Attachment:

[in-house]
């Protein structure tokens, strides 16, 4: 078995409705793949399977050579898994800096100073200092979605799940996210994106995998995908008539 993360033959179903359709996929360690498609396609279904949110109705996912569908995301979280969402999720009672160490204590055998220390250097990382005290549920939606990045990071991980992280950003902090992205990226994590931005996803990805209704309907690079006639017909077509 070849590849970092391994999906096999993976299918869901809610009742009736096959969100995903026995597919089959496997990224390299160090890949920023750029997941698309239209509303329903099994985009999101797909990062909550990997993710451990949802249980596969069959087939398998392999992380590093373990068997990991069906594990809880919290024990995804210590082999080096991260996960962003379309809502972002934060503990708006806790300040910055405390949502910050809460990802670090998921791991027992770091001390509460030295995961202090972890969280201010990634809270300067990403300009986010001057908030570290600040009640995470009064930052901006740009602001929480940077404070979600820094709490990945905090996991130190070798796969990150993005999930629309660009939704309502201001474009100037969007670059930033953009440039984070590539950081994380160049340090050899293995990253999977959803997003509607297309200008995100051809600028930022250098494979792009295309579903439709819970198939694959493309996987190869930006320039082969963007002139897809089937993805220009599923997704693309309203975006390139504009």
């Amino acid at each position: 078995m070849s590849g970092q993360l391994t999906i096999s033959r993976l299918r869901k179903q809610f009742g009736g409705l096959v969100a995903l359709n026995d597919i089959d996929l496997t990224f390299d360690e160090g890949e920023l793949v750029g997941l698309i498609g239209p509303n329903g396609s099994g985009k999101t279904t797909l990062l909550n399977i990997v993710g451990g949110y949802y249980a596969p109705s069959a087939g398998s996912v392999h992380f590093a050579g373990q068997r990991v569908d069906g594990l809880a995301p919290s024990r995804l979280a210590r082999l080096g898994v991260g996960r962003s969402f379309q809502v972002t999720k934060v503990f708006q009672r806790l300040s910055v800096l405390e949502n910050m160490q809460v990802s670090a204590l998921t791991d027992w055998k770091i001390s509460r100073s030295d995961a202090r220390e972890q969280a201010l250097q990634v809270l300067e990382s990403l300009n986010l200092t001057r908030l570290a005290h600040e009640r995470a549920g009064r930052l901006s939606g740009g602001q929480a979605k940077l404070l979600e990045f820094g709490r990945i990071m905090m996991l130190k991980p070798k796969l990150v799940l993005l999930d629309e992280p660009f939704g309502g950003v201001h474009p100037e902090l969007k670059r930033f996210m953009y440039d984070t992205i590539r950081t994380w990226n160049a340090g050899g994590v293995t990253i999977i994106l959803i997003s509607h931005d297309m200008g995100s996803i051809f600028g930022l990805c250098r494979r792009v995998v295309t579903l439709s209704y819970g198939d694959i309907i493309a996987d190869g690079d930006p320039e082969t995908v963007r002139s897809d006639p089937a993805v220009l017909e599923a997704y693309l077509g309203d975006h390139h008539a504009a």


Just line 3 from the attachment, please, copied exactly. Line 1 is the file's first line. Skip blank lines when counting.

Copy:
């Amino acid at each position: 078995m070849s590849g970092q993360l391994t999906i096999s033959r993976l299918r869901k179903q809610f009742g009736g409705l096959v969100a995903l359709n026995d597919i089959d996929l496997t990224f390299d360690e160090g890949e920023l793949v750029g997941l698309i498609g239209p509303n329903g396609s099994g985009k999101t279904t797909l990062l909550n399977i990997v993710g451990g949110y949802y249980a596969p109705s069959a087939g398998s996912v392999h992380f590093a050579g373990q068997r990991v569908d069906g594990l809880a995301p919290s024990r995804l979280a210590r082999l080096g898994v991260g996960r962003s969402f379309q809502v972002t999720k934060v503990f708006q009672r806790l300040s910055v800096l405390e949502n910050m160490q809460v990802s670090a204590l998921t791991d027992w055998k770091i001390s509460r100073s030295d995961a202090r220390e972890q969280a201010l250097q990634v809270l300067e990382s990403l300009n986010l200092t001057r908030l570290a005290h600040e009640r995470a549920g009064r930052l901006s939606g740009g602001q929480a979605k940077l404070l979600e990045f820094g709490r990945i990071m905090m996991l130190k991980p070798k796969l990150v799940l993005l999930d629309e992280p660009f939704g309502g950003v201001h474009p100037e902090l969007k670059r930033f996210m953009y440039d984070t992205i590539r950081t994380w990226n160049a340090g050899g994590v293995t990253i999977i994106l959803i997003s509607h931005d297309m200008g995100s996803i051809f600028g930022l990805c250098r494979r792009v995998v295309t579903l439709s209704y819970g198939d694959i309907i493309a996987d190869g690079d930006p320039e082969t995908v963007r002139s897809d006639p089937a993805v220009l017909e599923a997704y693309l077509g309203d975006h390139h008539a504009a």